The proband was a male subject of 13 years of age. At physical examination he was found to be of small stature (height < 2.5 standard deviation (s.d.) below the norm average), of normal weight (0 s.d.) and head circumference (occipital frontal; 0 s.d.). He displayed mild dysmorphic features consisting of slightly low implanted protruding ears, long eyelashes, hypotelorism (outer canthal distance −2 s.d.), a high palate, large and irregular front teeth and a mildly triangular-shaped face. He was diagnosed with hypermetropic vision in both eyes (S + 4.0). In addition, a mild lumbar lordosis and a small difference in leg length were found, causing a slightly askew pelvis. Standard laboratory screening, including thyroid function, and additional clinical studies, including fundoscopy, an echo of the heart and kidneys, an electrocardiogram, an electroencephalogram and magnetic resonance imaging of the brain, revealed no structural abnormalities.
He fulfilled DSM-IV diagnostic criteria for autistic disorder according to clinical consensus and the results of the ADI-R and ADOS-G. He also showed problems with regard to his attention span and increased impulsivity. However, these symptoms did not meet sufficient criteria for attention deficit and hyperactivity disorder. His cognitive abilities were in the normal range (full IQ, 98; verbal IQ, 93; performance IQ, 105). Both parents and his two siblings did not display any dysmorphic features and had normal psychomotor development. None of the family members displayed autistic features.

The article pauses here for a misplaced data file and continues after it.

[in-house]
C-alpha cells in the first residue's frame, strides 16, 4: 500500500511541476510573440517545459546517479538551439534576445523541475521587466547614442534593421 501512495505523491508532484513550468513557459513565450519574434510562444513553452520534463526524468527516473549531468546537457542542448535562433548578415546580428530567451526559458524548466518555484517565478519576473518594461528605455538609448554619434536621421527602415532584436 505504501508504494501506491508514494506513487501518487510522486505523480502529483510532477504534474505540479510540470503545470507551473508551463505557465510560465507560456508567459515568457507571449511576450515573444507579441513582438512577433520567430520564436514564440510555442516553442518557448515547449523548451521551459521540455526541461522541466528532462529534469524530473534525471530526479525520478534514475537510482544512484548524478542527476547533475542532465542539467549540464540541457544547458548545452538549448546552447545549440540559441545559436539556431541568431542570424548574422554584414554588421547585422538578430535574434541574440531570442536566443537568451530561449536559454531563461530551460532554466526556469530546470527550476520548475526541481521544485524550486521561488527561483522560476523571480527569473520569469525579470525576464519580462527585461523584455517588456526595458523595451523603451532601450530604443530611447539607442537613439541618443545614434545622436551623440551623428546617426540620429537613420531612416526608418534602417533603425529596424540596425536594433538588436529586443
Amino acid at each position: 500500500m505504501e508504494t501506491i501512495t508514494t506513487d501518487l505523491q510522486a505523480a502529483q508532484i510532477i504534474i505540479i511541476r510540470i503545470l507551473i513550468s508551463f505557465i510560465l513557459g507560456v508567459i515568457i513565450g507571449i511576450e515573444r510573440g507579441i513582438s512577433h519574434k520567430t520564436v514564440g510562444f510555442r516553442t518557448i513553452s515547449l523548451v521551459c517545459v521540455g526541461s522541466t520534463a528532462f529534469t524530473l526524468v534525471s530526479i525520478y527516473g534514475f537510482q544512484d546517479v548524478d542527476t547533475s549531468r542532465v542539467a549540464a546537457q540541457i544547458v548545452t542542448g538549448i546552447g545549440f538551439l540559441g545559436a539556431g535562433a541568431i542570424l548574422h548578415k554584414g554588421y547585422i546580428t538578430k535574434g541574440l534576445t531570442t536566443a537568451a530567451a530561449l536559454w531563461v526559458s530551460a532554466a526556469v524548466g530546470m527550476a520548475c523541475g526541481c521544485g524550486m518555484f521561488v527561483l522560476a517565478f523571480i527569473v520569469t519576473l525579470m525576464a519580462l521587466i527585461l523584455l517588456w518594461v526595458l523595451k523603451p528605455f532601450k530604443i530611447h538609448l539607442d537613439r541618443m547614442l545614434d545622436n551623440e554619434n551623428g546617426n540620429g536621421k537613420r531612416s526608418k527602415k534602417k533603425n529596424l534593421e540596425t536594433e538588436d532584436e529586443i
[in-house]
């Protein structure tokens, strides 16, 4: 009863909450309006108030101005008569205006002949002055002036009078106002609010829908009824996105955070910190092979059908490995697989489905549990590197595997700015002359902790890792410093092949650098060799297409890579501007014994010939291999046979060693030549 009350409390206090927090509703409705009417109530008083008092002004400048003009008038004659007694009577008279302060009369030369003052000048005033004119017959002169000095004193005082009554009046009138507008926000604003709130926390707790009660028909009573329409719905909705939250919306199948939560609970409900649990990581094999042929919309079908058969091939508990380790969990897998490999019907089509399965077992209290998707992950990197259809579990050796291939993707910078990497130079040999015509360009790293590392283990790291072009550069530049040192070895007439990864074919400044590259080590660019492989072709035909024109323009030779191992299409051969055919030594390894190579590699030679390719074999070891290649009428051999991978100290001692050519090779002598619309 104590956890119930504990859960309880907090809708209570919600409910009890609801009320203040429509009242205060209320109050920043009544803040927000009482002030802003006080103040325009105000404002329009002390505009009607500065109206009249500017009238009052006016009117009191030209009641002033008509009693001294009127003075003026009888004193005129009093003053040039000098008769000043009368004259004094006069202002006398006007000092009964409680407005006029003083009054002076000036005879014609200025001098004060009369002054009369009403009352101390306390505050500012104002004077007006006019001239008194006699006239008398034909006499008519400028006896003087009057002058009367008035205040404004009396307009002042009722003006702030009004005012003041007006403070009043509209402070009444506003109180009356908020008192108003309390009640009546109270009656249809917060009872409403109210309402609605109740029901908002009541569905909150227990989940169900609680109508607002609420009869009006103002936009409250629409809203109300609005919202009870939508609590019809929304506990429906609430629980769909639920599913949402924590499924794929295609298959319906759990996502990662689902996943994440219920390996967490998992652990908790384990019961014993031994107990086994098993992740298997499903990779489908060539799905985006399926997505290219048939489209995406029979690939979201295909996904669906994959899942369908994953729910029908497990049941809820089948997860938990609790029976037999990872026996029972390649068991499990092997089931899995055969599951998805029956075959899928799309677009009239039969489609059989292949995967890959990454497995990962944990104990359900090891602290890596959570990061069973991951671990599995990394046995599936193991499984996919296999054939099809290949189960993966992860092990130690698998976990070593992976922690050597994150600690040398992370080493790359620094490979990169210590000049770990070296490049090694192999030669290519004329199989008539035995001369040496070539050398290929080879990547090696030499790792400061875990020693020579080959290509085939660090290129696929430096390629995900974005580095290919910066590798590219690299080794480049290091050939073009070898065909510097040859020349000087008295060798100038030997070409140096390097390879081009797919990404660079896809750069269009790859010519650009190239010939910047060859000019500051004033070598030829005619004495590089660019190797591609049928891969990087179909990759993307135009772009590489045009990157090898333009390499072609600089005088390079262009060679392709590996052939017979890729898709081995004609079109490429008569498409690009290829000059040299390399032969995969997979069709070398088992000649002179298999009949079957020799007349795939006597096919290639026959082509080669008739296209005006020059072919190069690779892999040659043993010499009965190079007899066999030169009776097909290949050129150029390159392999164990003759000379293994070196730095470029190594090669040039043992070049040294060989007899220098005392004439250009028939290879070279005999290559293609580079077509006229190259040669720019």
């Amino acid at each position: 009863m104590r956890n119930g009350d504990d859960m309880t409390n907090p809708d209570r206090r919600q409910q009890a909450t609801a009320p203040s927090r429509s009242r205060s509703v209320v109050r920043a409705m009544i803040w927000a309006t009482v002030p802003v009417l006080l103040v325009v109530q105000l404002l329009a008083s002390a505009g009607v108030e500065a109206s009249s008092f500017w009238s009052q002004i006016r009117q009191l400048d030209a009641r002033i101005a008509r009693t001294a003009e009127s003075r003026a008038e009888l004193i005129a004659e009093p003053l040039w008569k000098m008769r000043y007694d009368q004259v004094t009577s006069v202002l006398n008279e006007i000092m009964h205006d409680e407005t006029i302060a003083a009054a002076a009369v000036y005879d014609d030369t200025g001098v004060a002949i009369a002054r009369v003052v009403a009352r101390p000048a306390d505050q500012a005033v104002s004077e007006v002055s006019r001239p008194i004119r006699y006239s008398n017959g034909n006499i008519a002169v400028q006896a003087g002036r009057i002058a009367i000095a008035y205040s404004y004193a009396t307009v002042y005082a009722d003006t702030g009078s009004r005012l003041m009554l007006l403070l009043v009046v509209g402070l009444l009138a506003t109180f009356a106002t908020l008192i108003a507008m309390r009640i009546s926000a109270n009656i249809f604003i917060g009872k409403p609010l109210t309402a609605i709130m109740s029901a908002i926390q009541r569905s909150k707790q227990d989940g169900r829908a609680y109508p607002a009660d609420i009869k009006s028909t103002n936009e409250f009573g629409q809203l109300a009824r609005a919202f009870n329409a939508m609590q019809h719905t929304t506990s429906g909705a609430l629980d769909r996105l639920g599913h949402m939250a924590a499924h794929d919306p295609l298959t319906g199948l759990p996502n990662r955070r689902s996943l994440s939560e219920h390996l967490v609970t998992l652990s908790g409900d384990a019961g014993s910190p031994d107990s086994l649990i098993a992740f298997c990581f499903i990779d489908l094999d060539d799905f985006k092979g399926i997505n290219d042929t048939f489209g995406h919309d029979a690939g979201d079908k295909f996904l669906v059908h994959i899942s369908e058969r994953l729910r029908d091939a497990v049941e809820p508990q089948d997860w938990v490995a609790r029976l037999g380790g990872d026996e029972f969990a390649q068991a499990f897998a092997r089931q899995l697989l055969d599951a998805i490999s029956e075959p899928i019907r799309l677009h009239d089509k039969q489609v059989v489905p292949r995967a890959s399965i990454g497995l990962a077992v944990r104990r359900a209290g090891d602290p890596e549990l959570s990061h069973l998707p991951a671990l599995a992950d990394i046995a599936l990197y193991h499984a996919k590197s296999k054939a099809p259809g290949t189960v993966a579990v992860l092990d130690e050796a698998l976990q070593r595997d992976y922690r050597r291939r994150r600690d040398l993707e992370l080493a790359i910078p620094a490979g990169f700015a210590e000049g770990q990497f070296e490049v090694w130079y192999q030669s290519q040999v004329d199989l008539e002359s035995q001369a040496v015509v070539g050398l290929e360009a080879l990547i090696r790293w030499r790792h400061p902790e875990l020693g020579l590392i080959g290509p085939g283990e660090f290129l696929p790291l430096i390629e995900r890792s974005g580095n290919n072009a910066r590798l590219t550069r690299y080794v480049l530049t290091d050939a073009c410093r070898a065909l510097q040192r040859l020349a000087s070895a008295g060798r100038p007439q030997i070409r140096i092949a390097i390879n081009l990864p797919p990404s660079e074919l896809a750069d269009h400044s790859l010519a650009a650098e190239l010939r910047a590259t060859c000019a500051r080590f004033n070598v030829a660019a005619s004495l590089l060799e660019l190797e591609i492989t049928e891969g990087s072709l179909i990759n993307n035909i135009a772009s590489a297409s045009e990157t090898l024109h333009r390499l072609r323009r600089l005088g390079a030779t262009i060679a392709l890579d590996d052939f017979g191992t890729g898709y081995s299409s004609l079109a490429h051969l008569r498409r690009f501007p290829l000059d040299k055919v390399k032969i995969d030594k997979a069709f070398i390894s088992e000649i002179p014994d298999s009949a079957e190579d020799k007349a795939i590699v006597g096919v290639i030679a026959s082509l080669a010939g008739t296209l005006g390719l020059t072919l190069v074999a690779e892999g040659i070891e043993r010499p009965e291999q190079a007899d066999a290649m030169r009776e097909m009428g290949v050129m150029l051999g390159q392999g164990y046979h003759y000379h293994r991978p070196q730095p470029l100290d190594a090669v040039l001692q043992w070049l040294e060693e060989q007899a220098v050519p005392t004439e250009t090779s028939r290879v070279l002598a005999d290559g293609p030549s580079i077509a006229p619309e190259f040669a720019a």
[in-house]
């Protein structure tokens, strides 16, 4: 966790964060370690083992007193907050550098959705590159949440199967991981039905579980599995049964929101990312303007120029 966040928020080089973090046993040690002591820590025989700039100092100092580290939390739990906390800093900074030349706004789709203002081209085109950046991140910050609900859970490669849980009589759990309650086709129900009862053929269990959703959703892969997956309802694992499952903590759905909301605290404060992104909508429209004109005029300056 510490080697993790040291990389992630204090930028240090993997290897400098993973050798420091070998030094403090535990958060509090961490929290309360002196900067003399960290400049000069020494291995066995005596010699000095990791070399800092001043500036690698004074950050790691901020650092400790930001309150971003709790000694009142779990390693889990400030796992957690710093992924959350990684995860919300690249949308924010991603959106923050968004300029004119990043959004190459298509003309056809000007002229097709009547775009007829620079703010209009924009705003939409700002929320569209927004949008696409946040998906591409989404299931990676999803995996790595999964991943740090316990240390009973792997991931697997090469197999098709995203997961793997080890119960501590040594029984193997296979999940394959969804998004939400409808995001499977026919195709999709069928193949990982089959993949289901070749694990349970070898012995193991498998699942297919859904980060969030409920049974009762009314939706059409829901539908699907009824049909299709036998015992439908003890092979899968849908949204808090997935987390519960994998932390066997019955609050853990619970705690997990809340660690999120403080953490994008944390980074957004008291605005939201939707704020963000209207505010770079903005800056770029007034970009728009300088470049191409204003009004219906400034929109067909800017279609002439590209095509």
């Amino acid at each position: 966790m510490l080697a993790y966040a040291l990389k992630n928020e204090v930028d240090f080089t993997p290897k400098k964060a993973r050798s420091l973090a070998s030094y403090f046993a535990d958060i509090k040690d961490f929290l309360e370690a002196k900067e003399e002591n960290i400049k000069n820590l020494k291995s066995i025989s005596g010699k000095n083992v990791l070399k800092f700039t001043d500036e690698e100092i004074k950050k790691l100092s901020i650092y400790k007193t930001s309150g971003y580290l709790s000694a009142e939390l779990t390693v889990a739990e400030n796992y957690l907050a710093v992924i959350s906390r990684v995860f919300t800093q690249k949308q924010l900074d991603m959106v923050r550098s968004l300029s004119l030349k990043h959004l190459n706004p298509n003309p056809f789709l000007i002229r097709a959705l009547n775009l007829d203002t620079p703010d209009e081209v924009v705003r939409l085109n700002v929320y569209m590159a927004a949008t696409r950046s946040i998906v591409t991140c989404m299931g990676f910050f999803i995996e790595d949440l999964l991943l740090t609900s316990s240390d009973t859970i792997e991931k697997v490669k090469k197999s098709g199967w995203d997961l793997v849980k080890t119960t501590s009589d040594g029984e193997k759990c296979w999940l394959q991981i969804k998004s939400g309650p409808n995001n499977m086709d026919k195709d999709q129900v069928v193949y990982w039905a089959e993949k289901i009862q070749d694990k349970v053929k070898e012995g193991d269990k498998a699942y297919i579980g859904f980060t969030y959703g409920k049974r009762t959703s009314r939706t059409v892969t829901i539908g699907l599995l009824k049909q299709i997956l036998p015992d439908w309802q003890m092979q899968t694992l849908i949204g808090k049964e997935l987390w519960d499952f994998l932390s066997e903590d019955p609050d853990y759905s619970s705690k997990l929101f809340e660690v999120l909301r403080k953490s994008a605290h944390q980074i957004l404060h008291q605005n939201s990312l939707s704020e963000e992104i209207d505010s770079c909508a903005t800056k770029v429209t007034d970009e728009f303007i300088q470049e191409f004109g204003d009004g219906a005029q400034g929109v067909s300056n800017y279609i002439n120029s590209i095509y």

The eldest brother was born with a congenital heart defect (single ventricle defect due to mitral valve atresia). Cardiac surgery was postoperatively complicated by renal insufficiency necessitating chronic treatment with diuretics and cardiotonic medications, and growth hormone later in life. At age 13, he died of acute heart failure, but an autopsy was not performed. The available pictures of him did not suggest facial dysmorphic features. Information from the parents indicated that he had reached psychomotor developmental milestones in time and had not displayed autistic behavior.
A karyotype performed on the proband indicated a deletion on chromosome 13q. Results of the additional serial fluorescent in situ hybridization experiments (RP11-209J19, 2n; RP11-77O2, n; RP11-67L17, n; RP11-520F9, 2n) narrowed the break points of the deletion to 52 524 189–52 955 445 (proximal) and 63 071 144–63 447 585 (distal). These findings were confirmed and further specified by the results of the 550 K Illumina SNP array, showing that the deletion spanned almost 10 Mb, starting at 52 784 996–52 805 428 (proximal), and ending at 63 062 087–63 082 454 (distal). The same deletion was found in the mother. Further, heterozygosity of the 17 SNPs was consistent with the deleted genomic region in the proband and his mother, and with the absence of the deletion in his father and his two siblings (data not shown). There were neither DNA for molecular analysis nor cells for karyotyping available from the deceased brother.
The deleted region contained only four genes: protocadherin 17 precursor, DIAPH3, tudor containing 3 and protocadherin 20 precursor. Sequencing of all the exons of these four genes revealed a non-synonymous single-nucleotide variant in exon 15 of DIAPH3 on the remaining allele. Subsequently, we found both the proband’s father and brother to be heterozygous for the same variant in DIAPH3 (see ). No other exonic variants were detected, except for one known untranslated SNP (rs339531), also in DIAPH3.
The identified point mutation (C > A) results in the substitution of proline by threonine at amino-acid position 614 (Pro614Thr) located in the formin homology 1 (FH1) domain of DIAPH3 (). This particular polymorphism was not reported in the genome databases. In addition, we did not identify this mutation in our screening of 128 control individuals of mixed ethnic descent, nor in the additional sample of 200 Dutch individuals without a lifetime psychiatric diagnosis. The DIAPH3 Pro614Thr was not observed in these 328 control subjects (656 chromosomes), suggesting it is a very low allele frequency.